Bárðarbunga Volcano

Guide to Bárðarbunga Volcano

Bárðarbunga volcano sits beneath the mighty ice cap of Vatnajökull, the largest glacier in Europe. It lies in the remote and uninhabited highlands in the centre of Iceland, and last erupted in 2014-2015. 

Indeed, Bárðarbunga is one of Iceland's largest and most active volcanoes. It has a summit elevation of 2,009 metres above sea level. The volcano is known for its massive subglacial caldera, which measures approximately 70 square kilometres and is buried beneath the ice cap.

What Type of Volcano is Barðarbunga?


Bárðarbunga is a stratovolcano volcano of great geological significance. Its eruptions have contributed to forming the vast sweeping lava fields in the area, including the Holuhraun lava field. The volcano's activity also shapes the surrounding landscape and influences the glacial and hydrological systems in the desolate highlands. 

Where is Barðarbunga Located?

Bárðarbunga is located in the centre of Iceland, in the remote highlands, beneath the Vatnajökull glacier. It rests within the perimeters of Vatnajökull National Park, which covers a large area of Iceland's southeastern region. The volcano is part of the volcanic system known as the Bárðarbunga volcanic system, which includes several interconnected volcanic fissures and central volcanoes.

The Formation of Barðarbunga

Bardarbunga Volcano

Bárðarbunga is situated on the Mid-Atlantic Ridge, where the North American and Eurasian tectonic plates diverge. This divergence allows magma from the mantle to rise, leading to volcanic activity. Amplifying this activity is a mantle plume or hotspot beneath Iceland, causing an upsurge of abnormally hot rock from the mantle, resulting in even more magma production and intensified volcanic eruptions.

Over time, repeated eruptions in specific areas like Bárðarbunga led to the formation of central volcanoes, large structures with intricate magma chamber systems. Surrounding these central volcanoes are fissure swarms, linear zones where the crust is pulled apart, facilitating numerous eruptions.

Bárðarbunga's unique position under Vatnajökull, Europe's largest glacier, adds another dimension to its eruptions. Subglacial eruptions can cause rapid ice melt, leading to massive floods known as jökulhlaups, showcasing the intricate relationship between Iceland's volcanic and glacial landscapes.

When Has Barðarbunga Erupted Throughout History?

Bárðarbunga has a history of explosive eruptions and effusive lava flows. The most recent eruption occurred in 2014-2015, the Holuhraun eruption. It produced extensive lava flows and created a new lava field, making it one of the largest eruptions in Iceland in recent history. It previously erupted in 1910. 

How to Get to Barðarbunga

Snowmobiles at Bardarbunga

Due to its remote location in the highlands and rugged terrain, reaching Bárðarbunga volcano directly is difficult for visitors. However, some companies offer scenic flights over the Vatnajökull glacier, allowing travellers to observe the volcano from the air, providing a unique perspective on its immense size and glacial setting. 

Is Barðarbunga Volcano Active?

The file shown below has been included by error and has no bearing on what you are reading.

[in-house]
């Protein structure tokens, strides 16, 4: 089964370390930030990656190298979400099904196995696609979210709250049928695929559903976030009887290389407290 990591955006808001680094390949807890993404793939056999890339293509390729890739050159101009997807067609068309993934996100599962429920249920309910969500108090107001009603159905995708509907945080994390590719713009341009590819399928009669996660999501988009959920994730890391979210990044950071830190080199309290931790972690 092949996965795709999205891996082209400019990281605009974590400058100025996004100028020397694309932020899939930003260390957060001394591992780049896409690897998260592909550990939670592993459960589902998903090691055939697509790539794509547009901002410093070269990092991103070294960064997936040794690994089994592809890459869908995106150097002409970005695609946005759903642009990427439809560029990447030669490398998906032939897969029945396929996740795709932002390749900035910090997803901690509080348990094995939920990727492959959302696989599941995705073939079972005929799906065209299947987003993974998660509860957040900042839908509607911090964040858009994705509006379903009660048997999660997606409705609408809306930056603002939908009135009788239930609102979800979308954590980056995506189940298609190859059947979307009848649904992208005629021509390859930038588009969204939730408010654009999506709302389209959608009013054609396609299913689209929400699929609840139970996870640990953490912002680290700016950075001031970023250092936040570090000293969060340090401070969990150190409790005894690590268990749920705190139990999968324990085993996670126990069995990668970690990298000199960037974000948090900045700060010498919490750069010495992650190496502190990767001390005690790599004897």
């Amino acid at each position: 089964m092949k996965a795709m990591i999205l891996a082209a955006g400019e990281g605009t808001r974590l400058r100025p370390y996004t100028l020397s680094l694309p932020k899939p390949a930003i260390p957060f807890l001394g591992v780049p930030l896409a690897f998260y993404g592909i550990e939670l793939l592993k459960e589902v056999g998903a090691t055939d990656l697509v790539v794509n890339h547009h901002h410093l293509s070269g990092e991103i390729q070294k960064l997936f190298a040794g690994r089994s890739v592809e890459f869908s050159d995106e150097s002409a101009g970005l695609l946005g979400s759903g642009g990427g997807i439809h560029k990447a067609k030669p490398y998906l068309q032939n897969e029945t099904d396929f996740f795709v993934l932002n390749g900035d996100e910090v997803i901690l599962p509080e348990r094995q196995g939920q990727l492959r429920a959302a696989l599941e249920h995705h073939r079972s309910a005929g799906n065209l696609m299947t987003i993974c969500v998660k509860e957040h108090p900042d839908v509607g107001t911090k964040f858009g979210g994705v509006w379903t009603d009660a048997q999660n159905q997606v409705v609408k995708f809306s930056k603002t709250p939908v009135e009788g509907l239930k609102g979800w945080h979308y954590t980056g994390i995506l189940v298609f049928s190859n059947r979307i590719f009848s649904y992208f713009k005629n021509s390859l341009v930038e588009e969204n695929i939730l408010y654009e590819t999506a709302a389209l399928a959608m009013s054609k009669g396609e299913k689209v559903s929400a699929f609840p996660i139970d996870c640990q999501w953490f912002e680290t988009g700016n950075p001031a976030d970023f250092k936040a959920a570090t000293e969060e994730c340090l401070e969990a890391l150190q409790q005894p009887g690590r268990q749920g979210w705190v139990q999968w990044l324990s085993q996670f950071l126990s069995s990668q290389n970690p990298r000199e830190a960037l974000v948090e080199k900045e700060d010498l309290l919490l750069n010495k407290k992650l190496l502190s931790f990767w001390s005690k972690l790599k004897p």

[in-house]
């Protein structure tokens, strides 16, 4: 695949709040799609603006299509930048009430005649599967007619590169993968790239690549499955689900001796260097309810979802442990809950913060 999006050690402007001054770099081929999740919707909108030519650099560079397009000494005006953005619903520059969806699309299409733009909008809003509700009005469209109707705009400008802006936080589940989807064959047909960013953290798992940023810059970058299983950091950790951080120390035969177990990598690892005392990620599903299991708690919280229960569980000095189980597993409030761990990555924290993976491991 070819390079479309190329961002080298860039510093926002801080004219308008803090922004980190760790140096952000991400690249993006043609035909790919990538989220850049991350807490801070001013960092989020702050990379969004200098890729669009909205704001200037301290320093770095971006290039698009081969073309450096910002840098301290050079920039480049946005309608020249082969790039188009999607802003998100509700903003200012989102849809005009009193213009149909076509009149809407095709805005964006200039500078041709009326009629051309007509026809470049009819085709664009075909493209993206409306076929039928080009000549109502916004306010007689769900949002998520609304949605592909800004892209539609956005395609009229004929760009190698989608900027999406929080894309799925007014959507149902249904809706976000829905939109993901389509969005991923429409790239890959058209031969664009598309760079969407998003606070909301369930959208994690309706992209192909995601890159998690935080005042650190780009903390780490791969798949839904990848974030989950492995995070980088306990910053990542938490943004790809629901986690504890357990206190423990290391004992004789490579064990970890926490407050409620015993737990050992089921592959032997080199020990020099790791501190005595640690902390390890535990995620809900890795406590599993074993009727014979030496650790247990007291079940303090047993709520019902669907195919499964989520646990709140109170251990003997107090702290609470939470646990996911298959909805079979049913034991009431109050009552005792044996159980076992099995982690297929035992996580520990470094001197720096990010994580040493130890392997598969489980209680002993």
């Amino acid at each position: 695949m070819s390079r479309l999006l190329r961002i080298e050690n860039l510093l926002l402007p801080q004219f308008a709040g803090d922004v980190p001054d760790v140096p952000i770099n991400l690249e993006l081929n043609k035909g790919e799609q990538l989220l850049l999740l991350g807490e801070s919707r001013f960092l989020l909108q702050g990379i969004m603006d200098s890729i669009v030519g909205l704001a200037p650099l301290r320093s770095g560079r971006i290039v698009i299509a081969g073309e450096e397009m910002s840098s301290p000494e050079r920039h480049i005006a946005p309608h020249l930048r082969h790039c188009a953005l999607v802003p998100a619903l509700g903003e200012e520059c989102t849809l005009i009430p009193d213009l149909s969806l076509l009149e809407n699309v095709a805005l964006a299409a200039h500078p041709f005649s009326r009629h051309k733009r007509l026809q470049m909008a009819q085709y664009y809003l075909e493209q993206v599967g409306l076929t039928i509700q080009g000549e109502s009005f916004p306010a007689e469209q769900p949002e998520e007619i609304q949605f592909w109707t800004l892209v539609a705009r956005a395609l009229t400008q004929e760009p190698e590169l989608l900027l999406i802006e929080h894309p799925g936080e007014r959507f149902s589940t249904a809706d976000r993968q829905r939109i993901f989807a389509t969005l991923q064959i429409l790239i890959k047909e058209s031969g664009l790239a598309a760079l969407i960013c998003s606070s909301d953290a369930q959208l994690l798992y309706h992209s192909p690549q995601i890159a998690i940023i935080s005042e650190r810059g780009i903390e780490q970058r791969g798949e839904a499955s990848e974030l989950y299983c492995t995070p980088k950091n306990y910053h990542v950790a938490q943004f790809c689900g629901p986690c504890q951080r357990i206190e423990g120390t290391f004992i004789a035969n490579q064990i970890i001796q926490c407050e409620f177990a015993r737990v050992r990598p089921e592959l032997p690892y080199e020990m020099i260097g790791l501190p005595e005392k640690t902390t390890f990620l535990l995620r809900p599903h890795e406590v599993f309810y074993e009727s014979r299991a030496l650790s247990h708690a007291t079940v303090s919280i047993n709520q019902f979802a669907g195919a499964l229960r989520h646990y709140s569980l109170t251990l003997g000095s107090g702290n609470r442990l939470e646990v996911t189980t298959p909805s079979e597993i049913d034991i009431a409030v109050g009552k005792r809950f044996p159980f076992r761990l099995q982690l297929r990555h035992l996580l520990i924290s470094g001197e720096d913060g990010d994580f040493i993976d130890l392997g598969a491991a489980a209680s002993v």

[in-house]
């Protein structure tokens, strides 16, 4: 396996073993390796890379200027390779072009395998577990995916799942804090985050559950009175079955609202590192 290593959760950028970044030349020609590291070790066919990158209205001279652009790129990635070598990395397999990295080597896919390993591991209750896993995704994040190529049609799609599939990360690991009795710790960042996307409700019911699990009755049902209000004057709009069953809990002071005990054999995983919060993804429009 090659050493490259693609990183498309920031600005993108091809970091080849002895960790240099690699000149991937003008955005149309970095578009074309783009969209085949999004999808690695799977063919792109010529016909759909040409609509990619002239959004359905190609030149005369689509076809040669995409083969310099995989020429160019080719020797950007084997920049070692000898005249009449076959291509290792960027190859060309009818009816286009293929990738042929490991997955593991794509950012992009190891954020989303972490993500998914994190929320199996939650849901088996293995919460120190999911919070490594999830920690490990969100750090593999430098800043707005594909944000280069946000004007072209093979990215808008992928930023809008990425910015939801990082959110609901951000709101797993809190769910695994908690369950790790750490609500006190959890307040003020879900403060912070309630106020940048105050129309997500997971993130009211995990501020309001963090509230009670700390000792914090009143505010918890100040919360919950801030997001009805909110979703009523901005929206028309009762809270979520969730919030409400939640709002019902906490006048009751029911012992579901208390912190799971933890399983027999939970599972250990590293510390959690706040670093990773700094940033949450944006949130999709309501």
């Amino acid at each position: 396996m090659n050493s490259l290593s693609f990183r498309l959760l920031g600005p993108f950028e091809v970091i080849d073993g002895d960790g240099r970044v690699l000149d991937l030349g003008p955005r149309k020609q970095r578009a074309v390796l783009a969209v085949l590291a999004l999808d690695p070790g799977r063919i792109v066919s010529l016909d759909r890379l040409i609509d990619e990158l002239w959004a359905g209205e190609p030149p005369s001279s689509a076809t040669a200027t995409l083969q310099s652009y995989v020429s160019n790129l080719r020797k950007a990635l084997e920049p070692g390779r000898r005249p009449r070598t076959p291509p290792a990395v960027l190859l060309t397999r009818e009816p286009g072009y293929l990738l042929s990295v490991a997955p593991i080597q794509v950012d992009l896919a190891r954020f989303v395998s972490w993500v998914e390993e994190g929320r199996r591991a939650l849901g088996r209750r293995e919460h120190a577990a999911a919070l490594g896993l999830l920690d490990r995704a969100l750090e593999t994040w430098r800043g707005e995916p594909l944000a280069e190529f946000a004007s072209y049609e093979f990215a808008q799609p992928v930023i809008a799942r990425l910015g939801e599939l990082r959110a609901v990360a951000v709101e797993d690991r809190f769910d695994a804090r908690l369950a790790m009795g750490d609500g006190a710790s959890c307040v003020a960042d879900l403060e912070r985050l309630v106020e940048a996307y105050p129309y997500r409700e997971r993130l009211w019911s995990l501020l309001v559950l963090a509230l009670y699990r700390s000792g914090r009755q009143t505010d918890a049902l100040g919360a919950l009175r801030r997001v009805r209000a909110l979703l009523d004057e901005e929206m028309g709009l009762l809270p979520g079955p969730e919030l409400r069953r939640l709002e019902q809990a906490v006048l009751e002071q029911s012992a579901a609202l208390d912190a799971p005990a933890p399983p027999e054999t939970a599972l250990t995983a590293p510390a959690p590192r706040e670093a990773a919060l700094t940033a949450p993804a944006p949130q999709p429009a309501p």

Bárðarbunga is considered an active volcano; however, there are no indications that it will erupt in the near future. Local scientists constantly monitor the volcano systems throughout Iceland, and there are usually episodes of earthquakes giving warnings of an eruption. Monitoring systems include seismic monitoring, GPS, gas, and satellite observations to track any changes in volcanic activity and assess potential hazards.

Volcano Monitoring and Preparedness

The Icelandic Meteorological Office (IMO) is pivotal in monitoring all of Iceland's active volcanoes, including Bárðarbunga. With a network of seismometers, GPS stations, and other monitoring equipment spread across the country, the IMO keeps a vigilant eye on any signs of volcanic unrest.

Experience a Volcano at Perlan in Reykjavík

Perlan Museum

Perlan's Forces of Nature exhibition allows guests to feel the immense power of volcanoes, earthquakes, and geothermal energy that powers the island. In the heart of Reykjavík, guests can learn about the volcanoes that form when heat and pressure build up beneath the earth's surface. 

The earth's weak points tend to be along fault lines where tectonic plates converge or diverge, as in Iceland's case. The exhibition is a unique, family-friendly museum experience that entertains and informs. 

Bárðarbunga FAQ


What would happen if the Bárðarbunga volcano erupted?
If Bárðarbunga erupted, the airspace around the volcano would be closed, and any individuals close to the region would be evacuated. However, given that it is located in a remote slice of Iceland, there are no nearby settlements. An eruption is unlikely to be a surprise given that geologists monitor the active volcano systems in Iceland, and there would be warnings of an imminent eruption. 

Is Barðarbunga safe to visit?
Bárdarbunga is in the remote highlands of Iceland and is not considered a major tourist attraction. Hiking enthusiasts may get close to the volcano during extensive highland treks, but these are not high numbers. However, Bárðarbunga volcano is safe to visit as the Icelandic Meteorological Office closely monitors it. It's essential to prioritise safety and follow the guidance of local authorities regarding access to and around the volcano. 

Back to articles